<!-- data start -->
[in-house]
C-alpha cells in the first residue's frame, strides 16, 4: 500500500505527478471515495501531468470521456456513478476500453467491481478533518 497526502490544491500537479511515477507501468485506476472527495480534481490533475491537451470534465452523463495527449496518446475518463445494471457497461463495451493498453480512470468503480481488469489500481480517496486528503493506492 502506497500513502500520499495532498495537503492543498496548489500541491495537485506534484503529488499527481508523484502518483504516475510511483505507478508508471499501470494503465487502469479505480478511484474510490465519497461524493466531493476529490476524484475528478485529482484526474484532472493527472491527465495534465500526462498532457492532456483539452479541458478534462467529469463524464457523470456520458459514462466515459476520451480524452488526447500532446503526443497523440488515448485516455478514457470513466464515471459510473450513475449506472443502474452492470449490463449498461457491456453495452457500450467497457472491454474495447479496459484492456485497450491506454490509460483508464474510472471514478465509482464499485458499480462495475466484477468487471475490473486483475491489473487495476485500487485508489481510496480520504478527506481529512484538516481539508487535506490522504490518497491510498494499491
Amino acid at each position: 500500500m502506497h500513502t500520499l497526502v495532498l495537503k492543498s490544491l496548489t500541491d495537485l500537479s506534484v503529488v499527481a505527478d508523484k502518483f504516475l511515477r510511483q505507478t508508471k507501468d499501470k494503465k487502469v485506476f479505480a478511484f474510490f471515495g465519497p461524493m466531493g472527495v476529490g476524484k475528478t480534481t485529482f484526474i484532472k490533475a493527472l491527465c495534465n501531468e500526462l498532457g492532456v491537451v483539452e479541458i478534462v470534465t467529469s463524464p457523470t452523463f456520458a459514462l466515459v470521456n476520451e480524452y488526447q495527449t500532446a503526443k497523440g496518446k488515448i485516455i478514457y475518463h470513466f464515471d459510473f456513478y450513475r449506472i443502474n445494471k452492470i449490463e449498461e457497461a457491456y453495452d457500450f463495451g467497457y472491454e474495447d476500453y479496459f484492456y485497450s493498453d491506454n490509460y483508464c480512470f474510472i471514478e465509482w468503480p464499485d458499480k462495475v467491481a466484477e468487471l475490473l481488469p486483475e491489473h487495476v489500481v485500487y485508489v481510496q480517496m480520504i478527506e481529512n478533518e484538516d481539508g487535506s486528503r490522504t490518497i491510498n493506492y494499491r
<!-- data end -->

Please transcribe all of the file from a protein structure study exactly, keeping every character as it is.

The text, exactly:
[in-house]
C-alpha cells in the first residue's frame, strides 16, 4: 500500500505527478471515495501531468470521456456513478476500453467491481478533518 497526502490544491500537479511515477507501468485506476472527495480534481490533475491537451470534465452523463495527449496518446475518463445494471457497461463495451493498453480512470468503480481488469489500481480517496486528503493506492 502506497500513502500520499495532498495537503492543498496548489500541491495537485506534484503529488499527481508523484502518483504516475510511483505507478508508471499501470494503465487502469479505480478511484474510490465519497461524493466531493476529490476524484475528478485529482484526474484532472493527472491527465495534465500526462498532457492532456483539452479541458478534462467529469463524464457523470456520458459514462466515459476520451480524452488526447500532446503526443497523440488515448485516455478514457470513466464515471459510473450513475449506472443502474452492470449490463449498461457491456453495452457500450467497457472491454474495447479496459484492456485497450491506454490509460483508464474510472471514478465509482464499485458499480462495475466484477468487471475490473486483475491489473487495476485500487485508489481510496480520504478527506481529512484538516481539508487535506490522504490518497491510498494499491
Amino acid at each position: 500500500m502506497h500513502t500520499l497526502v495532498l495537503k492543498s490544491l496548489t500541491d495537485l500537479s506534484v503529488v499527481a505527478d508523484k502518483f504516475l511515477r510511483q505507478t508508471k507501468d499501470k494503465k487502469v485506476f479505480a478511484f474510490f471515495g465519497p461524493m466531493g472527495v476529490g476524484k475528478t480534481t485529482f484526474i484532472k490533475a493527472l491527465c495534465n501531468e500526462l498532457g492532456v491537451v483539452e479541458i478534462v470534465t467529469s463524464p457523470t452523463f456520458a459514462l466515459v470521456n476520451e480524452y488526447q495527449t500532446a503526443k497523440g496518446k488515448i485516455i478514457y475518463h470513466f464515471d459510473f456513478y450513475r449506472i443502474n445494471k452492470i449490463e449498461e457497461a457491456y453495452d457500450f463495451g467497457y472491454e474495447d476500453y479496459f484492456y485497450s493498453d491506454n490509460y483508464c480512470f474510472i471514478e465509482w468503480p464499485d458499480k462495475v467491481a466484477e468487471l475490473l481488469p486483475e491489473h487495476v489500481v485500487y485508489v481510496q480517496m480520504i478527506e481529512n478533518e484538516d481539508g487535506s486528503r490522504t490518497i491510498n493506492y494499491r